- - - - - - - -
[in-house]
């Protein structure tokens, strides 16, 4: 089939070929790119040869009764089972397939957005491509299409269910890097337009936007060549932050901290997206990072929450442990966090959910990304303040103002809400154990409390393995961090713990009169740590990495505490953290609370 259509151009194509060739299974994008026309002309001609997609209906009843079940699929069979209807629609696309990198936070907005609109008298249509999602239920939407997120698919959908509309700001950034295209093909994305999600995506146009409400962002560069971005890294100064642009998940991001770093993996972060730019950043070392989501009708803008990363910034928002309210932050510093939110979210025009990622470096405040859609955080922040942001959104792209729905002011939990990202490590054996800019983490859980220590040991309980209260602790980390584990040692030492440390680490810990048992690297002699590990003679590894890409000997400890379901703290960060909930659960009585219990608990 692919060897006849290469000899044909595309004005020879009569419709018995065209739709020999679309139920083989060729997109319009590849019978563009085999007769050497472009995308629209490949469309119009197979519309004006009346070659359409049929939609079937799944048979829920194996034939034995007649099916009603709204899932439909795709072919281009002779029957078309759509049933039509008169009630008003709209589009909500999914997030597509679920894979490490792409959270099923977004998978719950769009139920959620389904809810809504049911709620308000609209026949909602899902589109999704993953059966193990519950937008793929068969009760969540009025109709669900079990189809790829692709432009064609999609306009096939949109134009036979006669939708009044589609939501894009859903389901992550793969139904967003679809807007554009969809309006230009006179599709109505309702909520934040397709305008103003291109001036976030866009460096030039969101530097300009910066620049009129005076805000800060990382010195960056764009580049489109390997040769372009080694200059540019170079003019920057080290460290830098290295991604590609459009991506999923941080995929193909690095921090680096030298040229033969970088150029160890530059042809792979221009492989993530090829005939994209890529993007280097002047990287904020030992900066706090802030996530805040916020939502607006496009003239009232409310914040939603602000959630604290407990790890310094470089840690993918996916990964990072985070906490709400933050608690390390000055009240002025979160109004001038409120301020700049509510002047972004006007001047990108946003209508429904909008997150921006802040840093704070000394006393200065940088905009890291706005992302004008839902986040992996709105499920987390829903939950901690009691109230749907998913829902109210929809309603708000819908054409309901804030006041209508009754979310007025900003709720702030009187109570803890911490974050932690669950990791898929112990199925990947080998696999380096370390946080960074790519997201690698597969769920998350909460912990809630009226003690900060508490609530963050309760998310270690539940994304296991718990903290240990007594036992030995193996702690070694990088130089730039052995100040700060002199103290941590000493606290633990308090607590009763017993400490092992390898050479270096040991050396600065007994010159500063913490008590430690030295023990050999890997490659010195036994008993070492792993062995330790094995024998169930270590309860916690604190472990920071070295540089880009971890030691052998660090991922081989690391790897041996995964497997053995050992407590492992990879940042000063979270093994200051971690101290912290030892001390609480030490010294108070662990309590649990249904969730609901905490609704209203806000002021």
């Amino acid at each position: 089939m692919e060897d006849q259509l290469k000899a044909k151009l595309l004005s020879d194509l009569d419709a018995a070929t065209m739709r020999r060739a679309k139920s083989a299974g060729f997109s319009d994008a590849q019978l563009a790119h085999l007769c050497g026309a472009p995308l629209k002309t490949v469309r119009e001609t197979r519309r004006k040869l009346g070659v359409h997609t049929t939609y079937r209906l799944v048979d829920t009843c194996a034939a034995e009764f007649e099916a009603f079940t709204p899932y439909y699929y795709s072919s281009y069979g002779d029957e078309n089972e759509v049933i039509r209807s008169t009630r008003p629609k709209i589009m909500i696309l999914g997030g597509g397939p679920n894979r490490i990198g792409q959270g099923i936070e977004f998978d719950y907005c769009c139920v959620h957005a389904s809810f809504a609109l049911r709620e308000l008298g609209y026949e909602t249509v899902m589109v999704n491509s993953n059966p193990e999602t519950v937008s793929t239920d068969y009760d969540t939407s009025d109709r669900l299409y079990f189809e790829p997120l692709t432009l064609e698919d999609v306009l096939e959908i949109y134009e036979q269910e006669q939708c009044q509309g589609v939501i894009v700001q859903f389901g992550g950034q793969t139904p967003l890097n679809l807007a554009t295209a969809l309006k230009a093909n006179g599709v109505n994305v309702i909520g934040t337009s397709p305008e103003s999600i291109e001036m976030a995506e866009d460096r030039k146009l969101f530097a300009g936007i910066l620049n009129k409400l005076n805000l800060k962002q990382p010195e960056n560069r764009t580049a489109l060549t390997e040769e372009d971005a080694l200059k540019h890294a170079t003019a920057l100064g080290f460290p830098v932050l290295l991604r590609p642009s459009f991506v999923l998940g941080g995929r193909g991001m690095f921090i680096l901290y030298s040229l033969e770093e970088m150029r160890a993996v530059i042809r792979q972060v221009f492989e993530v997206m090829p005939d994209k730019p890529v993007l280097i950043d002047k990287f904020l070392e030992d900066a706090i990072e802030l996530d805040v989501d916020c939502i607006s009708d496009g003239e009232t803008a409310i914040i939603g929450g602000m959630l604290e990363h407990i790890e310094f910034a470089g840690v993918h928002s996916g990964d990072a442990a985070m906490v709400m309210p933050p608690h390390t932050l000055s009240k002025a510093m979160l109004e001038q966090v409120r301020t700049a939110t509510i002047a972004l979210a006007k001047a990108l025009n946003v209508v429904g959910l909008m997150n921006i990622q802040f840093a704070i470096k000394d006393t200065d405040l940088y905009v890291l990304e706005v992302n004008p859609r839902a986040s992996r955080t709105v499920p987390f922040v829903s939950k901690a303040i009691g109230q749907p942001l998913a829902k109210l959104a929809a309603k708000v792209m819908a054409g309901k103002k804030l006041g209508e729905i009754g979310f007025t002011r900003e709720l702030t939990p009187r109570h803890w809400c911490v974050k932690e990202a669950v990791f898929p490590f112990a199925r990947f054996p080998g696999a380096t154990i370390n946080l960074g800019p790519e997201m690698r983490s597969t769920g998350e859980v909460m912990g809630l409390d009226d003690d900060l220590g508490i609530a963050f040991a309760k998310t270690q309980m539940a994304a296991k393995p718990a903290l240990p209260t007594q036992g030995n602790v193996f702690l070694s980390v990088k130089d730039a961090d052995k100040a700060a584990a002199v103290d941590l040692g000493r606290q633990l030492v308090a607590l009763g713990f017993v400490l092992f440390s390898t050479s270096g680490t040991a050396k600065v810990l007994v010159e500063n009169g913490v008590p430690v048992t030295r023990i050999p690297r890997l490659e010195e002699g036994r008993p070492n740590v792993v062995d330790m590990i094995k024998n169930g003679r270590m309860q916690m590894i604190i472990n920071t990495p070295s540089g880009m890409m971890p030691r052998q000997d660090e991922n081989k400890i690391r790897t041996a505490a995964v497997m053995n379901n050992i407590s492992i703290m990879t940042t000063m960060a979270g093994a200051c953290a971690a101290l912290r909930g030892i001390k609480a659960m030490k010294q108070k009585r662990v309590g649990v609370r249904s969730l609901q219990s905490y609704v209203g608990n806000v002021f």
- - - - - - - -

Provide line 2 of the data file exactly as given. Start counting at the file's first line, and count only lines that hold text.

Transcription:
């Protein structure tokens, strides 16, 4: 089939070929790119040869009764089972397939957005491509299409269910890097337009936007060549932050901290997206990072929450442990966090959910990304303040103002809400154990409390393995961090713990009169740590990495505490953290609370 259509151009194509060739299974994008026309002309001609997609209906009843079940699929069979209807629609696309990198936070907005609109008298249509999602239920939407997120698919959908509309700001950034295209093909994305999600995506146009409400962002560069971005890294100064642009998940991001770093993996972060730019950043070392989501009708803008990363910034928002309210932050510093939110979210025009990622470096405040859609955080922040942001959104792209729905002011939990990202490590054996800019983490859980220590040991309980209260602790980390584990040692030492440390680490810990048992690297002699590990003679590894890409000997400890379901703290960060909930659960009585219990608990 692919060897006849290469000899044909595309004005020879009569419709018995065209739709020999679309139920083989060729997109319009590849019978563009085999007769050497472009995308629209490949469309119009197979519309004006009346070659359409049929939609079937799944048979829920194996034939034995007649099916009603709204899932439909795709072919281009002779029957078309759509049933039509008169009630008003709209589009909500999914997030597509679920894979490490792409959270099923977004998978719950769009139920959620389904809810809504049911709620308000609209026949909602899902589109999704993953059966193990519950937008793929068969009760969540009025109709669900079990189809790829692709432009064609999609306009096939949109134009036979006669939708009044589609939501894009859903389901992550793969139904967003679809807007554009969809309006230009006179599709109505309702909520934040397709305008103003291109001036976030866009460096030039969101530097300009910066620049009129005076805000800060990382010195960056764009580049489109390997040769372009080694200059540019170079003019920057080290460290830098290295991604590609459009991506999923941080995929193909690095921090680096030298040229033969970088150029160890530059042809792979221009492989993530090829005939994209890529993007280097002047990287904020030992900066706090802030996530805040916020939502607006496009003239009232409310914040939603602000959630604290407990790890310094470089840690993918996916990964990072985070906490709400933050608690390390000055009240002025979160109004001038409120301020700049509510002047972004006007001047990108946003209508429904909008997150921006802040840093704070000394006393200065940088905009890291706005992302004008839902986040992996709105499920987390829903939950901690009691109230749907998913829902109210929809309603708000819908054409309901804030006041209508009754979310007025900003709720702030009187109570803890911490974050932690669950990791898929112990199925990947080998696999380096370390946080960074790519997201690698597969769920998350909460912990809630009226003690900060508490609530963050309760998310270690539940994304296991718990903290240990007594036992030995193996702690070694990088130089730039052995100040700060002199103290941590000493606290633990308090607590009763017993400490092992390898050479270096040991050396600065007994010159500063913490008590430690030295023990050999890997490659010195036994008993070492792993062995330790094995024998169930270590309860916690604190472990920071070295540089880009971890030691052998660090991922081989690391790897041996995964497997053995050992407590492992990879940042000063979270093994200051971690101290912290030892001390609480030490010294108070662990309590649990249904969730609901905490609704209203806000002021």